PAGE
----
One of the mysteries of the English language finally explained.
A military officer left without a command owing to reorganization but retaining his rank and seniority, and receiving full or half pay. Also: a volunteer serving in the army or navy without a commission, but with the rank of an officer. Compare "reform". Now historical.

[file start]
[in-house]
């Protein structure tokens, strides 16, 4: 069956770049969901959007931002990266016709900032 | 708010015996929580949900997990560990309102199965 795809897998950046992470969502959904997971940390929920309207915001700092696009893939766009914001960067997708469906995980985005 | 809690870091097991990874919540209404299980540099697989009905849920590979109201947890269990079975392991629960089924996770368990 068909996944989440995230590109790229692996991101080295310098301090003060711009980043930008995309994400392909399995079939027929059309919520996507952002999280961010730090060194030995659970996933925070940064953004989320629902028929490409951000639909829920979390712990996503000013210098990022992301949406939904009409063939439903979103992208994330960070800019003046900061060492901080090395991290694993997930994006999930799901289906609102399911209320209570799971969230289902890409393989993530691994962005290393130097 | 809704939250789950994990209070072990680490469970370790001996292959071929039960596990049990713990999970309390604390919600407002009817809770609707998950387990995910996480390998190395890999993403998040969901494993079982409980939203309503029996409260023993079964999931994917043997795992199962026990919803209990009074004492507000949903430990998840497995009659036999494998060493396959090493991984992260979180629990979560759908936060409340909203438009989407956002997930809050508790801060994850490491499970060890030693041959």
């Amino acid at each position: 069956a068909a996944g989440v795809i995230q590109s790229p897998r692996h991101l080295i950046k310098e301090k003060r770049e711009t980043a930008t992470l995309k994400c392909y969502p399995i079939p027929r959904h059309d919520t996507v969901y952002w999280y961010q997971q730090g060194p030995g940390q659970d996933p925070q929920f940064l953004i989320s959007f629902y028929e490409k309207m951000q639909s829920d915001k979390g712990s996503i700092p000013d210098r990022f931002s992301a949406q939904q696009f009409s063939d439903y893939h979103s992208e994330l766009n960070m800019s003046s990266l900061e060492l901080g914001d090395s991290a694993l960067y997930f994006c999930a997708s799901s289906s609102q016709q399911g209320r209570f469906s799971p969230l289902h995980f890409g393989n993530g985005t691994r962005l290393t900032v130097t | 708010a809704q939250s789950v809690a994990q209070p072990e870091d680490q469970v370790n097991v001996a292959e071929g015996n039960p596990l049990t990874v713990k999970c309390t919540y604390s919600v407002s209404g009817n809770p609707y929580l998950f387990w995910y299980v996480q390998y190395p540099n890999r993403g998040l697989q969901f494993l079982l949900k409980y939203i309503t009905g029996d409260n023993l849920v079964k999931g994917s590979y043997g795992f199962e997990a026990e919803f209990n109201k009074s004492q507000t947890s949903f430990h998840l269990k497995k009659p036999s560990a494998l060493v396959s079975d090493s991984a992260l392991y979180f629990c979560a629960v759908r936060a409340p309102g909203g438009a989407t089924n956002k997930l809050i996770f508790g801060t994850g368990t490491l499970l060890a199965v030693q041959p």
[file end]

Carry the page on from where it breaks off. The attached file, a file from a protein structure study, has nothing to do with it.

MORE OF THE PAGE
Early 17th century; earliest use found in Ben Jonson (?1573–1637), poet and playwright. From Spanish reformado military officer left without a command owing to reorganization (probably 1593), person who is or has reformed in some respect, use as noun of reformado, adjective.
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